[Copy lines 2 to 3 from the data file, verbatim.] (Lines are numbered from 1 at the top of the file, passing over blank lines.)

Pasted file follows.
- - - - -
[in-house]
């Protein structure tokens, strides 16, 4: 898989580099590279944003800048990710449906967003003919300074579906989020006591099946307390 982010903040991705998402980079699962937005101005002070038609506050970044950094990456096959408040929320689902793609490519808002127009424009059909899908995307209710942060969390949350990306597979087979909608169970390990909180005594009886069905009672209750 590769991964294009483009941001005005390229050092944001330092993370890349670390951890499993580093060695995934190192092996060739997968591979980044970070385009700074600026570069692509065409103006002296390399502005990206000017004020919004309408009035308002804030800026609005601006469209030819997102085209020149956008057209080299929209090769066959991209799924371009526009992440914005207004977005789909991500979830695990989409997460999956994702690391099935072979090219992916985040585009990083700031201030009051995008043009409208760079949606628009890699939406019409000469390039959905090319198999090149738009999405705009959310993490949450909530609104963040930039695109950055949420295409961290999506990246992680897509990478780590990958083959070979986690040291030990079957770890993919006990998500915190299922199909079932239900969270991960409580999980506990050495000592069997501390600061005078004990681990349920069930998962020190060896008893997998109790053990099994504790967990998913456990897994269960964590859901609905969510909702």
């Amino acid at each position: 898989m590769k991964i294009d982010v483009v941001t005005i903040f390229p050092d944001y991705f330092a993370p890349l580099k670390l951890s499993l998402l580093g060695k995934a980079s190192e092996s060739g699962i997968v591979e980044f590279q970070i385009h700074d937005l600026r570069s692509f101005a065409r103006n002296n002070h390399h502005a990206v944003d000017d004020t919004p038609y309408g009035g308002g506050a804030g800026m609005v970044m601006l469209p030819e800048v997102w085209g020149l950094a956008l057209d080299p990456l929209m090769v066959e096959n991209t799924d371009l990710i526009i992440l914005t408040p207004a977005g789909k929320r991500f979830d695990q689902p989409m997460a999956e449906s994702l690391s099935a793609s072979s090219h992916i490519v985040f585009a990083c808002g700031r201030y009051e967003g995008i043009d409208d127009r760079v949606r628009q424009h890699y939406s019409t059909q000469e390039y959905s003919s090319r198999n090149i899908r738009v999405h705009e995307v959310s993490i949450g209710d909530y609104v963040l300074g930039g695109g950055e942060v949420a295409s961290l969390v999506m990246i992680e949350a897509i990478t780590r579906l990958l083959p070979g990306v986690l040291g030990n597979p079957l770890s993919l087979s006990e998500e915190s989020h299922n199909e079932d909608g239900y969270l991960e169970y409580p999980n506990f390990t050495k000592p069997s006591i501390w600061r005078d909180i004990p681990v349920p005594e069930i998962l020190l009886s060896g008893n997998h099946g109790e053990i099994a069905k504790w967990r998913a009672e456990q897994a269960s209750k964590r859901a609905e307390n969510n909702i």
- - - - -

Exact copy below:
């Protein structure tokens, strides 16, 4: 898989580099590279944003800048990710449906967003003919300074579906989020006591099946307390 982010903040991705998402980079699962937005101005002070038609506050970044950094990456096959408040929320689902793609490519808002127009424009059909899908995307209710942060969390949350990306597979087979909608169970390990909180005594009886069905009672209750 590769991964294009483009941001005005390229050092944001330092993370890349670390951890499993580093060695995934190192092996060739997968591979980044970070385009700074600026570069692509065409103006002296390399502005990206000017004020919004309408009035308002804030800026609005601006469209030819997102085209020149956008057209080299929209090769066959991209799924371009526009992440914005207004977005789909991500979830695990989409997460999956994702690391099935072979090219992916985040585009990083700031201030009051995008043009409208760079949606628009890699939406019409000469390039959905090319198999090149738009999405705009959310993490949450909530609104963040930039695109950055949420295409961290999506990246992680897509990478780590990958083959070979986690040291030990079957770890993919006990998500915190299922199909079932239900969270991960409580999980506990050495000592069997501390600061005078004990681990349920069930998962020190060896008893997998109790053990099994504790967990998913456990897994269960964590859901609905969510909702």
């Amino acid at each position: 898989m590769k991964i294009d982010v483009v941001t005005i903040f390229p050092d944001y991705f330092a993370p890349l580099k670390l951890s499993l998402l580093g060695k995934a980079s190192e092996s060739g699962i997968v591979e980044f590279q970070i385009h700074d937005l600026r570069s692509f101005a065409r103006n002296n002070h390399h502005a990206v944003d000017d004020t919004p038609y309408g009035g308002g506050a804030g800026m609005v970044m601006l469209p030819e800048v997102w085209g020149l950094a956008l057209d080299p990456l929209m090769v066959e096959n991209t799924d371009l990710i526009i992440l914005t408040p207004a977005g789909k929320r991500f979830d695990q689902p989409m997460a999956e449906s994702l690391s099935a793609s072979s090219h992916i490519v985040f585009a990083c808002g700031r201030y009051e967003g995008i043009d409208d127009r760079v949606r628009q424009h890699y939406s019409t059909q000469e390039y959905s003919s090319r198999n090149i899908r738009v999405h705009e995307v959310s993490i949450g209710d909530y609104v963040l300074g930039g695109g950055e942060v949420a295409s961290l969390v999506m990246i992680e949350a897509i990478t780590r579906l990958l083959p070979g990306v986690l040291g030990n597979p079957l770890s993919l087979s006990e998500e915190s989020h299922n199909e079932d909608g239900y969270l991960e169970y409580p999980n506990f390990t050495k000592p069997s006591i501390w600061r005078d909180i004990p681990v349920p005594e069930i998962l020190l009886s060896g008893n997998h099946g109790e053990i099994a069905k504790w967990r998913a009672e456990q897994a269960s209750k964590r859901a609905e307390n969510n909702i």